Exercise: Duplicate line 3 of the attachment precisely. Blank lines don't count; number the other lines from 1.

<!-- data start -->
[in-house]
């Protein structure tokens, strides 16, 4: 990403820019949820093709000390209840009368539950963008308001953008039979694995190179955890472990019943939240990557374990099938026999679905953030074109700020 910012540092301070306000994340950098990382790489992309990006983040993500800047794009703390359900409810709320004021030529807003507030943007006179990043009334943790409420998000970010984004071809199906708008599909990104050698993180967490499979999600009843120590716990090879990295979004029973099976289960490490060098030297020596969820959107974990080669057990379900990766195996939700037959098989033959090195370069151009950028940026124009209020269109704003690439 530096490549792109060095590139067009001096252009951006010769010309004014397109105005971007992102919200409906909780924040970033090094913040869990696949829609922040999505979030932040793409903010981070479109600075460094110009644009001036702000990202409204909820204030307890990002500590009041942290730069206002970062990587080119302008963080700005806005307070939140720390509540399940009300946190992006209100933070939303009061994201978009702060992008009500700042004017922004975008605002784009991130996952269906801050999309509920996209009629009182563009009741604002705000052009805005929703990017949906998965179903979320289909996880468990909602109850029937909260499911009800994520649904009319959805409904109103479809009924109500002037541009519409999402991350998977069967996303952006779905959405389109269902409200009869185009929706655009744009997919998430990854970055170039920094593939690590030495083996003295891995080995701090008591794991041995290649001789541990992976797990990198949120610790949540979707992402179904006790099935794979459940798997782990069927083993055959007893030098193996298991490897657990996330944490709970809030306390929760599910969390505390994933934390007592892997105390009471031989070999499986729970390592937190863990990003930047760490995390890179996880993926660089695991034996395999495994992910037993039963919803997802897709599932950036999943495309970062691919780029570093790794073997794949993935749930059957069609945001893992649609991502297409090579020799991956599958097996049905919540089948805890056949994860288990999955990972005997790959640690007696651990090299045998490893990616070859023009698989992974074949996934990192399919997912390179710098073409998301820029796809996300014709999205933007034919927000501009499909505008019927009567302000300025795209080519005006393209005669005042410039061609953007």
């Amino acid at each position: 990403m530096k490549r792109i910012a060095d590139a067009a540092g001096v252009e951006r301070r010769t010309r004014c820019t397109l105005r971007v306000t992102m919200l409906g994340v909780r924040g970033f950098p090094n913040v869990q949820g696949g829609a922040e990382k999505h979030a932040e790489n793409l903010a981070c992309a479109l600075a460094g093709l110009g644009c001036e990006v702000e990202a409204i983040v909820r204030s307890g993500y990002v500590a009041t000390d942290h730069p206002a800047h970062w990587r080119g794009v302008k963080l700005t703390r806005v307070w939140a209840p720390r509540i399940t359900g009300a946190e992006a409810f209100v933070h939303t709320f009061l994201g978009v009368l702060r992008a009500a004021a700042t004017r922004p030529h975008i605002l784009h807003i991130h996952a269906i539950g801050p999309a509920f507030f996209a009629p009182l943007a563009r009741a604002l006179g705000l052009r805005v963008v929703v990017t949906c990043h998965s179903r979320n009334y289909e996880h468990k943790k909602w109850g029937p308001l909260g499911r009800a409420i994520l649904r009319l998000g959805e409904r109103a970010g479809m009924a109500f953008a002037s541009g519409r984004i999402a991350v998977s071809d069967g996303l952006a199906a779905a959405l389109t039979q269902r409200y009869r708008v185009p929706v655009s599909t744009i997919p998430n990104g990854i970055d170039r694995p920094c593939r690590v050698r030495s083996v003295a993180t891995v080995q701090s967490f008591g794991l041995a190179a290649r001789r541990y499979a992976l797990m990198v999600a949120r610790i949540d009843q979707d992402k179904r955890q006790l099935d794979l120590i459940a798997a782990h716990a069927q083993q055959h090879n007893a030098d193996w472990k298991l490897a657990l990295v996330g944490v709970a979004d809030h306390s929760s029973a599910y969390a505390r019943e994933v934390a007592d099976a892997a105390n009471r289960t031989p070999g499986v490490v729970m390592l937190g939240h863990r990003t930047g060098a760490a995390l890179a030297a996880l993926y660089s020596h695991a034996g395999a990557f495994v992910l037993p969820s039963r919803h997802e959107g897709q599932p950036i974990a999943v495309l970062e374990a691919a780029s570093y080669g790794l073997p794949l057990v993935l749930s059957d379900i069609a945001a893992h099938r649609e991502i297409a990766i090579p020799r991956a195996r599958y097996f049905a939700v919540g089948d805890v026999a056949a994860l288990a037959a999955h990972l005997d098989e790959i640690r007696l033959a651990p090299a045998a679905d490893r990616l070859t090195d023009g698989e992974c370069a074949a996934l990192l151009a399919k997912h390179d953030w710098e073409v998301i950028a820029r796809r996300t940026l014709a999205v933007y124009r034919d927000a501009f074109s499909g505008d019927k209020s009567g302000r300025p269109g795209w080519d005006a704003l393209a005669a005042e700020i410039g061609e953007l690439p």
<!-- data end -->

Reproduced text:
């Amino acid at each position: 990403m530096k490549r792109i910012a060095d590139a067009a540092g001096v252009e951006r301070r010769t010309r004014c820019t397109l105005r971007v306000t992102m919200l409906g994340v909780r924040g970033f950098p090094n913040v869990q949820g696949g829609a922040e990382k999505h979030a932040e790489n793409l903010a981070c992309a479109l600075a460094g093709l110009g644009c001036e990006v702000e990202a409204i983040v909820r204030s307890g993500y990002v500590a009041t000390d942290h730069p206002a800047h970062w990587r080119g794009v302008k963080l700005t703390r806005v307070w939140a209840p720390r509540i399940t359900g009300a946190e992006a409810f209100v933070h939303t709320f009061l994201g978009v009368l702060r992008a009500a004021a700042t004017r922004p030529h975008i605002l784009h807003i991130h996952a269906i539950g801050p999309a509920f507030f996209a009629p009182l943007a563009r009741a604002l006179g705000l052009r805005v963008v929703v990017t949906c990043h998965s179903r979320n009334y289909e996880h468990k943790k909602w109850g029937p308001l909260g499911r009800a409420i994520l649904r009319l998000g959805e409904r109103a970010g479809m009924a109500f953008a002037s541009g519409r984004i999402a991350v998977s071809d069967g996303l952006a199906a779905a959405l389109t039979q269902r409200y009869r708008v185009p929706v655009s599909t744009i997919p998430n990104g990854i970055d170039r694995p920094c593939r690590v050698r030495s083996v003295a993180t891995v080995q701090s967490f008591g794991l041995a190179a290649r001789r541990y499979a992976l797990m990198v999600a949120r610790i949540d009843q979707d992402k179904r955890q006790l099935d794979l120590i459940a798997a782990h716990a069927q083993q055959h090879n007893a030098d193996w472990k298991l490897a657990l990295v996330g944490v709970a979004d809030h306390s929760s029973a599910y969390a505390r019943e994933v934390a007592d099976a892997a105390n009471r289960t031989p070999g499986v490490v729970m390592l937190g939240h863990r990003t930047g060098a760490a995390l890179a030297a996880l993926y660089s020596h695991a034996g395999a990557f495994v992910l037993p969820s039963r919803h997802e959107g897709q599932p950036i974990a999943v495309l970062e374990a691919a780029s570093y080669g790794l073997p794949l057990v993935l749930s059957d379900i069609a945001a893992h099938r649609e991502i297409a990766i090579p020799r991956a195996r599958y097996f049905a939700v919540g089948d805890v026999a056949a994860l288990a037959a999955h990972l005997d098989e790959i640690r007696l033959a651990p090299a045998a679905d490893r990616l070859t090195d023009g698989e992974c370069a074949a996934l990192l151009a399919k997912h390179d953030w710098e073409v998301i950028a820029r796809r996300t940026l014709a999205v933007y124009r034919d927000a501009f074109s499909g505008d019927k209020s009567g302000r300025p269109g795209w080519d005006a704003l393209a005669a005042e700020i410039g061609e953007l690439p």